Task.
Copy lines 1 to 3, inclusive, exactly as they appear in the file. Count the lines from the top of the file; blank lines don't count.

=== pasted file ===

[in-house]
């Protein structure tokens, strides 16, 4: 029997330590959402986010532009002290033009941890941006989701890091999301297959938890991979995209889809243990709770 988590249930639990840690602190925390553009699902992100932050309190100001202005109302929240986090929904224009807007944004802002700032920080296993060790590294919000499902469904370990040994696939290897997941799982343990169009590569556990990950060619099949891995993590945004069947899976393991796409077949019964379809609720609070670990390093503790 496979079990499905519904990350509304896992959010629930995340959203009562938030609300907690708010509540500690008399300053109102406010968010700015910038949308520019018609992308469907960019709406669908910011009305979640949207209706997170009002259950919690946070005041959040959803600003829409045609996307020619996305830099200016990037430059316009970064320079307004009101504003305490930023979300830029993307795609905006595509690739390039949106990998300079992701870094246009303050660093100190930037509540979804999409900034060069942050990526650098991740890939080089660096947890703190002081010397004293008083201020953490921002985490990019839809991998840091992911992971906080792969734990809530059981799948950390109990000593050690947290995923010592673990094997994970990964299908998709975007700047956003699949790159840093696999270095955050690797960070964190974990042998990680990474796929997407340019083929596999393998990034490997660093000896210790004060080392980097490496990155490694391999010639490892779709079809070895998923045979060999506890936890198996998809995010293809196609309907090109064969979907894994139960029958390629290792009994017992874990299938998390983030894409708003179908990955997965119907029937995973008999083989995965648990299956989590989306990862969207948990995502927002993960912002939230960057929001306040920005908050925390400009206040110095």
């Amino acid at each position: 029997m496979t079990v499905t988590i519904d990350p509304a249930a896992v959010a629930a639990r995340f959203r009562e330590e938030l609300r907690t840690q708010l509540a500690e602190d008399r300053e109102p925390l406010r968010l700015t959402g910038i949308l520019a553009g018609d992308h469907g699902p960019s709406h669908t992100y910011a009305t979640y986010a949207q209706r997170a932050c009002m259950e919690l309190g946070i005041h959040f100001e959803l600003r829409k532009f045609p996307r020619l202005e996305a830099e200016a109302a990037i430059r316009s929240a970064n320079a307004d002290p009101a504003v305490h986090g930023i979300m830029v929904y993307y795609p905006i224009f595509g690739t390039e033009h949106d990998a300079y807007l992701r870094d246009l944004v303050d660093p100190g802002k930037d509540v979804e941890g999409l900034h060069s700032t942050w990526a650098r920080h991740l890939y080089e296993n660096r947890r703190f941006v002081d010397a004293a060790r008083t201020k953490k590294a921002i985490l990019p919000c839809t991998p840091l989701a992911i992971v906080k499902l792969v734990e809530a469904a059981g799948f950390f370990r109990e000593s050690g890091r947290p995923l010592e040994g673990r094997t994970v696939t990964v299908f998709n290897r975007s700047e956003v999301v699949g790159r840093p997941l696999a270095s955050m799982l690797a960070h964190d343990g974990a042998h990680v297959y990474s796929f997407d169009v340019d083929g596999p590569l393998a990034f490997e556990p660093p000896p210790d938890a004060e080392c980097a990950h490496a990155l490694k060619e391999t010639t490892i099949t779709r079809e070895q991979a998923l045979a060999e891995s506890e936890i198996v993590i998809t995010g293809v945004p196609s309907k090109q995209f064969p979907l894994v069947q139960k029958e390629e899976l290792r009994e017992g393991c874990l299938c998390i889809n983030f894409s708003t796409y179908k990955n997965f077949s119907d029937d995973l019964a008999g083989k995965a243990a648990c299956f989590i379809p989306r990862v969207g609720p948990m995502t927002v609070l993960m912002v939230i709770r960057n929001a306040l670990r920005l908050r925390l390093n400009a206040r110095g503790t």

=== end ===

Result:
[in-house]
């Protein structure tokens, strides 16, 4: 029997330590959402986010532009002290033009941890941006989701890091999301297959938890991979995209889809243990709770 988590249930639990840690602190925390553009699902992100932050309190100001202005109302929240986090929904224009807007944004802002700032920080296993060790590294919000499902469904370990040994696939290897997941799982343990169009590569556990990950060619099949891995993590945004069947899976393991796409077949019964379809609720609070670990390093503790 496979079990499905519904990350509304896992959010629930995340959203009562938030609300907690708010509540500690008399300053109102406010968010700015910038949308520019018609992308469907960019709406669908910011009305979640949207209706997170009002259950919690946070005041959040959803600003829409045609996307020619996305830099200016990037430059316009970064320079307004009101504003305490930023979300830029993307795609905006595509690739390039949106990998300079992701870094246009303050660093100190930037509540979804999409900034060069942050990526650098991740890939080089660096947890703190002081010397004293008083201020953490921002985490990019839809991998840091992911992971906080792969734990809530059981799948950390109990000593050690947290995923010592673990094997994970990964299908998709975007700047956003699949790159840093696999270095955050690797960070964190974990042998990680990474796929997407340019083929596999393998990034490997660093000896210790004060080392980097490496990155490694391999010639490892779709079809070895998923045979060999506890936890198996998809995010293809196609309907090109064969979907894994139960029958390629290792009994017992874990299938998390983030894409708003179908990955997965119907029937995973008999083989995965648990299956989590989306990862969207948990995502927002993960912002939230960057929001306040920005908050925390400009206040110095």
């Amino acid at each position: 029997m496979t079990v499905t988590i519904d990350p509304a249930a896992v959010a629930a639990r995340f959203r009562e330590e938030l609300r907690t840690q708010l509540a500690e602190d008399r300053e109102p925390l406010r968010l700015t959402g910038i949308l520019a553009g018609d992308h469907g699902p960019s709406h669908t992100y910011a009305t979640y986010a949207q209706r997170a932050c009002m259950e919690l309190g946070i005041h959040f100001e959803l600003r829409k532009f045609p996307r020619l202005e996305a830099e200016a109302a990037i430059r316009s929240a970064n320079a307004d002290p009101a504003v305490h986090g930023i979300m830029v929904y993307y795609p905006i224009f595509g690739t390039e033009h949106d990998a300079y807007l992701r870094d246009l944004v303050d660093p100190g802002k930037d509540v979804e941890g999409l900034h060069s700032t942050w990526a650098r920080h991740l890939y080089e296993n660096r947890r703190f941006v002081d010397a004293a060790r008083t201020k953490k590294a921002i985490l990019p919000c839809t991998p840091l989701a992911i992971v906080k499902l792969v734990e809530a469904a059981g799948f950390f370990r109990e000593s050690g890091r947290p995923l010592e040994g673990r094997t994970v696939t990964v299908f998709n290897r975007s700047e956003v999301v699949g790159r840093p997941l696999a270095s955050m799982l690797a960070h964190d343990g974990a042998h990680v297959y990474s796929f997407d169009v340019d083929g596999p590569l393998a990034f490997e556990p660093p000896p210790d938890a004060e080392c980097a990950h490496a990155l490694k060619e391999t010639t490892i099949t779709r079809e070895q991979a998923l045979a060999e891995s506890e936890i198996v993590i998809t995010g293809v945004p196609s309907k090109q995209f064969p979907l894994v069947q139960k029958e390629e899976l290792r009994e017992g393991c874990l299938c998390i889809n983030f894409s708003t796409y179908k990955n997965f077949s119907d029937d995973l019964a008999g083989k995965a243990a648990c299956f989590i379809p989306r990862v969207g609720p948990m995502t927002v609070l993960m912002v939230i709770r960057n929001a306040l670990r920005l908050r925390l390093n400009a206040r110095g503790t």